You can really see a surprising amount of detail in the shadows, for a standard DVD. I wondered if the video was the same as the last release, since no new transfer was announced, but my colleague, John J. Puccio, says that "The new bit rate is not only higher, it's more consistently higher. The picture is still a tad grainy, but overall it looks sharper and more detailed than before, with deeper, richer colors than the old, lower-bit-rate, nonanamorphic transfer." And that's a huge difference. The Collector's Edition is enhanced for widescreen TVs and presented in 1.85:1 anamorphic widescreen.

As John noted in his review, there's not much in the way of surround-sound effects. In fact, the English or Spanish Dolby Surround doesn't sound appreciably different from the French Mono. Only when something happens like a telephone ringing sharply that comes through the left front speaker do we remember that it's in stereo. And yes, it scares the hell out of you. Subtitles are in English and Spanish.

Fans of the film were disappointed by the lack of extras in the first release. For them, there's an extra disc. This set comes housed in a double-disc keep-case with a cardboard slip-case and a full-color stapled booklet (technically, just four pages long, if you don't count the covers).

Disc one has Kaufman's commentary from the first release, and it's a pretty low-key reminiscence. After all, it's been 30 years now since the film was made, so it's unreasonable to expect the kind of intensity (or memory detail) you'd get from a commentary of a more recent film. But Kaufman is interesting to listen to, both here and on some of the featurettes.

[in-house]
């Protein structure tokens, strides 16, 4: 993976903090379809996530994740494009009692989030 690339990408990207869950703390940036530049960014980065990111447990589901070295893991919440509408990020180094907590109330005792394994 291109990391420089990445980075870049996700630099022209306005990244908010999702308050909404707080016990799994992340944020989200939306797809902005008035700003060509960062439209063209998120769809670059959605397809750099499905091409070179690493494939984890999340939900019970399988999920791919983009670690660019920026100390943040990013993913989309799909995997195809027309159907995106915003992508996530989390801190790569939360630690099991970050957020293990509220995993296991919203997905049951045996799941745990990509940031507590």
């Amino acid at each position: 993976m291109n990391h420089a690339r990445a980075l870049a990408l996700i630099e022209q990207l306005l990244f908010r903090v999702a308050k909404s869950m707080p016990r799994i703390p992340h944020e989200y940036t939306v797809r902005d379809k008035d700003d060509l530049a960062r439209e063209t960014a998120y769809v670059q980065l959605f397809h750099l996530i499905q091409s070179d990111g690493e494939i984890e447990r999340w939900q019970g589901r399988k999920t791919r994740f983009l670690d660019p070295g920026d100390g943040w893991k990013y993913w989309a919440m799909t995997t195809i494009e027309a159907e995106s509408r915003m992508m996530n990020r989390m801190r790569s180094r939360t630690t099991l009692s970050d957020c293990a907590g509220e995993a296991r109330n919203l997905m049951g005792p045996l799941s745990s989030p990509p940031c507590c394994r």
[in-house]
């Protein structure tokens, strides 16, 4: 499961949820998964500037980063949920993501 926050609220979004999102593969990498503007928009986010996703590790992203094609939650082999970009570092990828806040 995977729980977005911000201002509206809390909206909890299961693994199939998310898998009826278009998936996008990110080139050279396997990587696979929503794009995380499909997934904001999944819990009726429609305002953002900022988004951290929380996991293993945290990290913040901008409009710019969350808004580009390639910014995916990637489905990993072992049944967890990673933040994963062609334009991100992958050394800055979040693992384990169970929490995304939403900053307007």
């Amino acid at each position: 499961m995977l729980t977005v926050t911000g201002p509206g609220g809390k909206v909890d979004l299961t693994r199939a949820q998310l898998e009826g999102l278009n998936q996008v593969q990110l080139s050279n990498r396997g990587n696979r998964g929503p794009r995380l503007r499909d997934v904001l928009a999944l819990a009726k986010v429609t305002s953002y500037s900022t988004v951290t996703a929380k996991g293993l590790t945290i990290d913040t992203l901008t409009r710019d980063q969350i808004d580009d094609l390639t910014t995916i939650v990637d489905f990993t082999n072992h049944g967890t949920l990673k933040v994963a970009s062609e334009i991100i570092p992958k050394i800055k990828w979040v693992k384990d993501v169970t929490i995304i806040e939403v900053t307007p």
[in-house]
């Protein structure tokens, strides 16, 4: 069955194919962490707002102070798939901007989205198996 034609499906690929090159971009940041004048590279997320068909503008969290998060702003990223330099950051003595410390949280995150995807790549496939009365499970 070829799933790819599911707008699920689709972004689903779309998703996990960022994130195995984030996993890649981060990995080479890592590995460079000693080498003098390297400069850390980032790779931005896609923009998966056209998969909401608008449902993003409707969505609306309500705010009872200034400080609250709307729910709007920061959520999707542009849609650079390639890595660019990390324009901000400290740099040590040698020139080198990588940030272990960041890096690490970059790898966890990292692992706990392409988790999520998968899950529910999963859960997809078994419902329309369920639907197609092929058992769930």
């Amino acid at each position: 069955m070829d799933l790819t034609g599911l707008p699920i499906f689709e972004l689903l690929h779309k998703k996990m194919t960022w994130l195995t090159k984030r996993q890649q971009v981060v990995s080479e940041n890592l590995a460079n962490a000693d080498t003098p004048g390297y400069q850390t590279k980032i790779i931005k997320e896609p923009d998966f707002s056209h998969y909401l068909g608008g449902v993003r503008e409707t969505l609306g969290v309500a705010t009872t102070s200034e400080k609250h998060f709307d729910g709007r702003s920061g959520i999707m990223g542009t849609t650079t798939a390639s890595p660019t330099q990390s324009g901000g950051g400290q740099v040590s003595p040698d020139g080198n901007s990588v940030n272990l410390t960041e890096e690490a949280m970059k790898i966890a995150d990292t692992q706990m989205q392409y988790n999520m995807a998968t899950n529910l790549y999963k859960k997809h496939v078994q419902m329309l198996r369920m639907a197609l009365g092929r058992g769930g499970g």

Disc two has four short features, plus the original trailer. "Re-Visitors from Outer Space, or How I learned to Stop Worrying and Love the Pod" lays out Kaufman's basic philosophy in remaking/updating the 1956 film. "Practical Magic: The Special Effects Pod" has a talking head recalling how some of the shots were accomplished--though compared to special effects features on most DVDs these days, it's surprisingly casual and superficial. "The Man Behind the Scream: The Sound Effects Pod" focuses on what the title says, while "The Invasion Will Be Televised: The Cinematography Pod" talks about that aspect. I have to say, though, that collectively these short features really don't make much of an impression. They're all pretty routine, with not much in the way of surprises.

Bottom Line:
One of the characters says, "Why not a space flower? Why do we always expect men on ships?" Ultimately, what's frightening aren't the images on the screen. It's the subversion, the idea that something, or someone, can take over your body and destroy it without your knowledge. No wonder audiences responding to the first film saw it as a parable for the Communist scare or the McCarthy witch hunt, depending on their politics. And no wonder people in the '70s and early '80s saw it as a warning against drugs or Big Brother--again, depending on their moral sense of the world. As long as people have something to be paranoid about, "Invasion of the Body Snatchers" will continue to be frightening. Unlike John, I just don't think this version is the best.


Film Value